My second Box Elder turning! Here’s the process of creating an end grain vase. I’d been sketching like any good artist should do and became fixated on a vase design that was waiting for the right piece of wood to come around. When I acquired the Box Elder tree, I knew there would be a vase in my near future. I began with a section about 4.5″ square by 9″ long and went to town!
Roughing out a piece of wood is one of the most exciting things about turning! I can’t get over all the surprises and amazing grain patterns that can be found in lumber. Needless to say, I was rather ecstatic to see these streaks of red show up!
On the other side are more interesting grain patterns caused from a branch intersection.
At this point, I’ve completed the rough shaping am pretty happy with the grain patterns in the piece. All that is left for the outside of the form is to carefully refine that profile and sand until silky smooth!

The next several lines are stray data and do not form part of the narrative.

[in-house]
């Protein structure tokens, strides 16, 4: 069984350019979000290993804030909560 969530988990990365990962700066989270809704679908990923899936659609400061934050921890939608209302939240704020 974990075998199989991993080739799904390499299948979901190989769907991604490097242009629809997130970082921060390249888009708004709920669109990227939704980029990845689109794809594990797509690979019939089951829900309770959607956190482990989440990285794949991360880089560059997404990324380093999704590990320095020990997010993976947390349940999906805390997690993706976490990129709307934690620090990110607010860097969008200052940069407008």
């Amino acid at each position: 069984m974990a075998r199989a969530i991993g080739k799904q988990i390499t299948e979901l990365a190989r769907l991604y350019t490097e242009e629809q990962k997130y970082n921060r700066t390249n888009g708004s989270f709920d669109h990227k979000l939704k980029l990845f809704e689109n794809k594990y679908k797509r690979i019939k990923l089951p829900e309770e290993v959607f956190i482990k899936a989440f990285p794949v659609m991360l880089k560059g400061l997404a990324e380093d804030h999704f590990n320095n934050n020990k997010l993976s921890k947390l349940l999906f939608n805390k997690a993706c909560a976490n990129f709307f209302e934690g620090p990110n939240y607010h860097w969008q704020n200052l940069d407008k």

I used Abranet sandpaper for the vase. This piece of wood was so wet when I initially put it on the lathe that I was getting a shower while turning it! These conditions will gum up traditional sandpapers almost instantly so Abranet is almost required for sanding wet wood
With the outside of the vase sanded it’s time to focus on the inside of the vase. I could take the simple way out of this task by drilling out the inside with a forstner bit, but no. I hand hollowed the vase so that the weight of the piece reflected the visually light appearance that is created by the graceful curves of this piece.
Here’s the finished product! Of course it’s for sale too!
Thanks for reading! If you have comments or questions, please don’t hesitate to ask.
If you’d like a custom vase or other woodturning made, I am available for commission work.